My journey to this role began as a child growing up in the deer clan of the Osage Nation of Oklahoma. My father served for more than four decades as the high school’s band director near the Osage reservation. My mother made traditional Osage clothes to wear at the I’n-lon-shka dances, our traditional annual gathering. She made exquisite Osage ribbon work and won national recognition for her skill. I remember her being active in tribal affairs – both regionally and nationally – and she often took me with her to meetings and events. These experiences gave me an opportunity to travel around the country learning from a host of Indian people. I still return home every June with my family for my ceremonial dances, a time to reconnect with family and my Osage culture.  I am Osage every day, but the dances help to revitalize and re-energize me for the coming year.  

My upbringing differed from many others who grew up in and around the reservation. My father worked his way through college and my mother attended college at a time when most American Indian women were not able to do so. It was important for me to continue this tradition of valuing learning and so after I graduated with my Master’s degree, I taught for nine years in the Bureau of Indian Affairs system and I’m proud to say that all four of my children graduated from college and are active in their local Native community.

Secretary Bryson Meets with American Business Community and Chinese Investors While in Beijing

Secretary Bryson Visits Beijing Airport to See American-Made Service Vehicles

This weekend Secretary Bryson will be in Chengdu, China for the 22nd Joint Commission on Commerce and Trade (JCCT), the annual bilateral trade negotiations between the U.S. and China. Before going to Chengdu, the Secretary stopped in Beijing to meet with American business community and Chinese investors. He participated in a meeting with the American Chamber of Commerce (AMCHAM) and the U.S.-China Business Council (USCBC), and met with members of the Chinese business community to discuss bilateral trade and investment issues. Even though he was surrounded by wonderful local cuisine, Bryson stopped off at a local U.S. franchise–Subway–to highlight the success of American brands in China, and joined U.S. Trade Representative Ron Kirk to tour Wisconsin-made airport vehicles at the Beijing Airport.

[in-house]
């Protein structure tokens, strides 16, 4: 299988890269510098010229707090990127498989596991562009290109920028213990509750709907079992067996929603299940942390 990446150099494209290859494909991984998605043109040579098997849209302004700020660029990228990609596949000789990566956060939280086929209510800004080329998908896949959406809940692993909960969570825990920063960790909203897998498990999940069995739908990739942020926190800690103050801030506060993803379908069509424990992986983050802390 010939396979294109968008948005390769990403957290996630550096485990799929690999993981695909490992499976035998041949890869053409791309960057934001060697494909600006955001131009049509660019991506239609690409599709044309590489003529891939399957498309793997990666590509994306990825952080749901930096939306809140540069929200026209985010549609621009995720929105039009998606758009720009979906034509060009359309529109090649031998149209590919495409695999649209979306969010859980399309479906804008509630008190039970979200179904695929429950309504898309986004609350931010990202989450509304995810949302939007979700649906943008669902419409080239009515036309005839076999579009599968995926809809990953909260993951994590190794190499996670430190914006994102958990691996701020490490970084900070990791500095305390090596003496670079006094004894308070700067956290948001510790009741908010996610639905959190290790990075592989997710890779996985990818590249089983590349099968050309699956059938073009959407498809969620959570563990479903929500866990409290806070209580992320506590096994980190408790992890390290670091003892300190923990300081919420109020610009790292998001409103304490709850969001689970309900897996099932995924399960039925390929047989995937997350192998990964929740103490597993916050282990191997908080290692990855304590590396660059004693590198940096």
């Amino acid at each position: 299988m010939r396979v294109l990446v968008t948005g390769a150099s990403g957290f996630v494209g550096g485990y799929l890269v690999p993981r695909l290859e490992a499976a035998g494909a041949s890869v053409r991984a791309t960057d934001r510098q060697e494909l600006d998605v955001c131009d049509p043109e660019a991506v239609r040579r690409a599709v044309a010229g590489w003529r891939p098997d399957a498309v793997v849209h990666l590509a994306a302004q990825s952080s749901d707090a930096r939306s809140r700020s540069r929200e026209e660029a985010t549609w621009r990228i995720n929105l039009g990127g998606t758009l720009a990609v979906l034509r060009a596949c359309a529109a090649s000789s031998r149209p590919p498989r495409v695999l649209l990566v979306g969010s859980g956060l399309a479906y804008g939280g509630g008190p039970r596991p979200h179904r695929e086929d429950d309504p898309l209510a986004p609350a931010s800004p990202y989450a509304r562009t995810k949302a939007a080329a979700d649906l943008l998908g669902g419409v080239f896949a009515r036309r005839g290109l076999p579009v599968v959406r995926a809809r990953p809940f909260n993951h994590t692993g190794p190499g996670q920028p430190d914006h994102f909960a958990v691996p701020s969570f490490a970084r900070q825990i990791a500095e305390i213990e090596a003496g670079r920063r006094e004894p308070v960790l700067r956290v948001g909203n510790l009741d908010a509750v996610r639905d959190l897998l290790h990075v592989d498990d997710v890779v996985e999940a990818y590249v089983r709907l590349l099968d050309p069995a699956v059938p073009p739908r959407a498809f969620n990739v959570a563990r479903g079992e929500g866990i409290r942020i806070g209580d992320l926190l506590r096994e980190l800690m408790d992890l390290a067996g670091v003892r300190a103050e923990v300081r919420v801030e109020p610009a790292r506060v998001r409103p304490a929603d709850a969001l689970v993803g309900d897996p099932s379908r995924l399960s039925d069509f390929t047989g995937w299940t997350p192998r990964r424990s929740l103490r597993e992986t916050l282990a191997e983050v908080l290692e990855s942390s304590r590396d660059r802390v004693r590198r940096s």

During the meeting with the American business community, Bryson shared his commitment to opening markets and leveling the playing field for U.S. companies in China and he pledged to take their issues to the JCCT meeting in Chengdu. The discussion focused on intellectual property protection, bilateral investment and China’s indigenous innovation practices.

Bryson also met with Chinese business leaders to encourage them to invest–by establishing factories, facilities, operations and offices–in the United States and to help them better understand the opportunities and ease of investing in the U.S. China's foreign direct investment in America increased nearly twelve-fold (from $0.5 billion to $5.8 billion) between 2008 and 2010. The Obama administration recently announced Select USA–the first coordinated federal effort to aggressively pursue and win new business investment in the United States while cutting red tape and removing barriers.

Promoting Competitiveness in the U.S.-Mexico Relationship

Sánchez on podium, gesturing

Guest blog post by Francisco J. Sánchez, Under Secretary of Commerce for International Trade Secretary, Department of Commerce

One billion dollars.

That number represents the two-way trade that happens between the United States and Mexico—every day. 

It’s a remarkable statistic, and a powerful symbol of the growing trade relationship and friendship between our two countries. Clearly, the story of the U.S. and Mexico is a story of progress. And, many from both countries are committed to ensuring that the next chapter of this story is full of greater opportunities for both peoples.

That’s why, earlier today, I was privileged to co-host the California Mexico Binational Mayor’s Conference with Los Angeles Mayor Antonio Villaraigosa.

We were joined by U.S. and Mexican government and business leaders who came together to identify ways to strengthen our trade relations. Thankfully, we already have a solid foundation to build on.